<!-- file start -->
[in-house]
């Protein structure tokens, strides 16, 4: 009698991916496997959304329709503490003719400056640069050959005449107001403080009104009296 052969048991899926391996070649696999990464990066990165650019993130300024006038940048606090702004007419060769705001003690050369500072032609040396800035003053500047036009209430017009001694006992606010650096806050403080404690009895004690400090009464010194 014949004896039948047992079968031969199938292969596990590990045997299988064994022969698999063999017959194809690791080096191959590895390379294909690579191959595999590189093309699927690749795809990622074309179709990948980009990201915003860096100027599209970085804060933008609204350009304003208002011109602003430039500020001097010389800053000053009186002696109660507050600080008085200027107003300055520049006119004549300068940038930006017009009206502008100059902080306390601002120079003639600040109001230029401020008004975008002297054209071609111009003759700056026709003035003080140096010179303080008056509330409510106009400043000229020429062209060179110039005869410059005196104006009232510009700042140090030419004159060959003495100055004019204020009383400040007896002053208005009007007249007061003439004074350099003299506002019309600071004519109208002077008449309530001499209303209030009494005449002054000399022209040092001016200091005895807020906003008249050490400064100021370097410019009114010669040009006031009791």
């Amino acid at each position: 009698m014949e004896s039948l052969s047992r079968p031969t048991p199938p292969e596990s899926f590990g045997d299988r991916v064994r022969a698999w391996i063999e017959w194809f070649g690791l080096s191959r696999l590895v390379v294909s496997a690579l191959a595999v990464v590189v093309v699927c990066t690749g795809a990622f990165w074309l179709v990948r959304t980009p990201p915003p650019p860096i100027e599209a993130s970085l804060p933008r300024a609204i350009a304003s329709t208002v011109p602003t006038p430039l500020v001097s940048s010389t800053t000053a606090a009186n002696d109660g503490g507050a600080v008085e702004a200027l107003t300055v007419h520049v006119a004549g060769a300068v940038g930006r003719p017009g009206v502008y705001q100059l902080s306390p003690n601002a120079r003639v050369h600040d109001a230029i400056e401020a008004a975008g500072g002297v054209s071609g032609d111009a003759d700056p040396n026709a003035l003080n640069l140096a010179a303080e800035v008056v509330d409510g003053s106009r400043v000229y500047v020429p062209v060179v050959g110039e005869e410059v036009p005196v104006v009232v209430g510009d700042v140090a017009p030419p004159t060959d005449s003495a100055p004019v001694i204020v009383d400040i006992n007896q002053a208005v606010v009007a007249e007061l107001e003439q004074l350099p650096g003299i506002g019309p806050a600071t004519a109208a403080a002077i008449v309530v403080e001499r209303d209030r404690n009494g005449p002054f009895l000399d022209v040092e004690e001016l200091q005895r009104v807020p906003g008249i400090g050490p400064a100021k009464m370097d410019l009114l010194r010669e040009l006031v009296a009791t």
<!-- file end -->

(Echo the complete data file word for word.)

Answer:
[in-house]
């Protein structure tokens, strides 16, 4: 009698991916496997959304329709503490003719400056640069050959005449107001403080009104009296 052969048991899926391996070649696999990464990066990165650019993130300024006038940048606090702004007419060769705001003690050369500072032609040396800035003053500047036009209430017009001694006992606010650096806050403080404690009895004690400090009464010194 014949004896039948047992079968031969199938292969596990590990045997299988064994022969698999063999017959194809690791080096191959590895390379294909690579191959595999590189093309699927690749795809990622074309179709990948980009990201915003860096100027599209970085804060933008609204350009304003208002011109602003430039500020001097010389800053000053009186002696109660507050600080008085200027107003300055520049006119004549300068940038930006017009009206502008100059902080306390601002120079003639600040109001230029401020008004975008002297054209071609111009003759700056026709003035003080140096010179303080008056509330409510106009400043000229020429062209060179110039005869410059005196104006009232510009700042140090030419004159060959003495100055004019204020009383400040007896002053208005009007007249007061003439004074350099003299506002019309600071004519109208002077008449309530001499209303209030009494005449002054000399022209040092001016200091005895807020906003008249050490400064100021370097410019009114010669040009006031009791």
């Amino acid at each position: 009698m014949e004896s039948l052969s047992r079968p031969t048991p199938p292969e596990s899926f590990g045997d299988r991916v064994r022969a698999w391996i063999e017959w194809f070649g690791l080096s191959r696999l590895v390379v294909s496997a690579l191959a595999v990464v590189v093309v699927c990066t690749g795809a990622f990165w074309l179709v990948r959304t980009p990201p915003p650019p860096i100027e599209a993130s970085l804060p933008r300024a609204i350009a304003s329709t208002v011109p602003t006038p430039l500020v001097s940048s010389t800053t000053a606090a009186n002696d109660g503490g507050a600080v008085e702004a200027l107003t300055v007419h520049v006119a004549g060769a300068v940038g930006r003719p017009g009206v502008y705001q100059l902080s306390p003690n601002a120079r003639v050369h600040d109001a230029i400056e401020a008004a975008g500072g002297v054209s071609g032609d111009a003759d700056p040396n026709a003035l003080n640069l140096a010179a303080e800035v008056v509330d409510g003053s106009r400043v000229y500047v020429p062209v060179v050959g110039e005869e410059v036009p005196v104006v009232v209430g510009d700042v140090a017009p030419p004159t060959d005449s003495a100055p004019v001694i204020v009383d400040i006992n007896q002053a208005v606010v009007a007249e007061l107001e003439q004074l350099p650096g003299i506002g019309p806050a600071t004519a109208a403080a002077i008449v309530v403080e001499r209303d209030r404690n009494g005449p002054f009895l000399d022209v040092e004690e001016l200091q005895r009104v807020p906003g008249i400090g050490p400064a100021k009464m370097d410019l009114l010194r010669e040009l006031v009296a009791t």